History was on display this past weekend — and it was the culmination of a lot of work.
— History was on display this past weekend — and it was the culmination of a lot of work.
The first Canal Festival was held by the Wayne County Historical Society. The event took place at Delaware & Hudson Canal Park, which is located where lock 31 once allowed boats to pass with goods coming and going from this area.
A large crowd was on hand during the opening ceremonies, in which many people who played a role in making the park a reality were placed in a "boat."
The boat was actually the outline of what an actual canal boat looked like.
Sitting at the front of the boat was Clinton Leet, 91, who has been involved with historical preservation in Wayne County for decades. It was Leet who had the original vision for the park and he also made a significant financial contribution.
Leet was allowed to hold the rope which was then tied up and officially kicked off the event.
"The canal was so important to this country," said Wayne County Commissioner Brian Smith. "It helped industrialize this nation."
The D&H Canal was built between the spring of 1826 and the fall of 1828. It stretched 108 miles between Honesdale and Kingston, N.Y., where it ran into the Hudson River. From there, goods were transported to New York City, where the industrial age changed the entire country.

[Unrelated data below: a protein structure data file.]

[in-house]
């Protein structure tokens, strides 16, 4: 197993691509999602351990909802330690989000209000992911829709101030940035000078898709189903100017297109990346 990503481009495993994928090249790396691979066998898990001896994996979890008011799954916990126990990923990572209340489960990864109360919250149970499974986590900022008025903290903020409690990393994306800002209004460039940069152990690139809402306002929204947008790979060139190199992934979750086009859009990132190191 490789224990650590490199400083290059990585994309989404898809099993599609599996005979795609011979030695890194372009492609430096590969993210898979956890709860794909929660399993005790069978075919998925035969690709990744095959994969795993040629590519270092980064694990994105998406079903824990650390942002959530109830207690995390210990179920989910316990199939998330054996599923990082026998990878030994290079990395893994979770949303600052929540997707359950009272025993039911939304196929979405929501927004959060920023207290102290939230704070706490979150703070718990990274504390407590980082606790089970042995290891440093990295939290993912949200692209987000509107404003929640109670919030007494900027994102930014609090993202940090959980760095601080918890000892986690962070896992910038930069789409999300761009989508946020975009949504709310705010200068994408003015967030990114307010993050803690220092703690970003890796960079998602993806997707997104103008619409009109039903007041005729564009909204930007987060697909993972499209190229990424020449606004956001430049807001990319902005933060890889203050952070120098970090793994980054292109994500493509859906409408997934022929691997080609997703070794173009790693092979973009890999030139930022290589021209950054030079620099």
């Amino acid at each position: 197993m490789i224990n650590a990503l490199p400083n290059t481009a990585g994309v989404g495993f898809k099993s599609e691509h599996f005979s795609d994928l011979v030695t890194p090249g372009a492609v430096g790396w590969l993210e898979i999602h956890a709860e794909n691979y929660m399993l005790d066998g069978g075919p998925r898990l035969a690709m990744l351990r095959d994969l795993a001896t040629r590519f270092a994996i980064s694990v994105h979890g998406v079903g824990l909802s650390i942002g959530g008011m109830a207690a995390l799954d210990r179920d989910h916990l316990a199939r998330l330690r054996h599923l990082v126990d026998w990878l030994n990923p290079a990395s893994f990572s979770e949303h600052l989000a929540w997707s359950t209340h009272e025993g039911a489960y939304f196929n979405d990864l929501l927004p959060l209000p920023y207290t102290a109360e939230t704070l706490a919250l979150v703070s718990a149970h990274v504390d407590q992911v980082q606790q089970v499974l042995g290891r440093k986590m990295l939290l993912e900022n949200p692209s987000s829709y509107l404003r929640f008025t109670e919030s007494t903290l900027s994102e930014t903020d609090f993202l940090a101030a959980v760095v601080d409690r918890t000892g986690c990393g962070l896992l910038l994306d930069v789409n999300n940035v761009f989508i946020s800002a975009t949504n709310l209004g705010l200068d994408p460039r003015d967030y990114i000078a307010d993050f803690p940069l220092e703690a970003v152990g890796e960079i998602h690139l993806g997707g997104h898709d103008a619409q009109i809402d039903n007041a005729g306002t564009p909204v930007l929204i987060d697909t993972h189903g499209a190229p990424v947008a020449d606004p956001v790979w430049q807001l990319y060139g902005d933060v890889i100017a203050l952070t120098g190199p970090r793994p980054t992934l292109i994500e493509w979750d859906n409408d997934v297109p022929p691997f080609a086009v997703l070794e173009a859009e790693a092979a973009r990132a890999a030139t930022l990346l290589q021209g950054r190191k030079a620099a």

The majority of material hauled on the canal was anthracite coal from the mines of northeastern Pennsylvania. That coal was used to power the industrial changes happening in the country.
Other materials, too, were transported, including timber, tanners' bark, animal hides, iron, cement, materials for glass making, finished glassware, bluestone and general merchandise.
The boats on the canal were powered by horses or mules walking alongside. One crew member, generally called the driver, walked with the animals up to 20 miles per day, which meant up to 3,000 miles in a single season.
The canal had 108 locks because of the 972 feet elevation difference between Honesdale and Kingston. The locks were used to change the water level and lift the boats eight to 12 feet for each lock.
The locks were numbered in order from west to east from Kingston to Lackawaxen and then from that location to Honesdale. That's how this lock got its name.
Each one was maintained by a lock tender. That person had to maintain a six-foot water level below his lock.
The procedure for locking was repeated endlessly and took between 12 and 15 minutes. That meant 29 hours of locking time for each trip through the canal.
This past Saturday, all of that was celebrated with the opening of the new park. The lock house is also being restored. The outside has been completed but there is a lot of work on the inside.
"I want to thank all of the volunteers who have given so many hours of their lives to this project," said Tom Colbert, chairman of the Canal Festival committee. "What we have done is polished our heritage and preserved it for the next generation."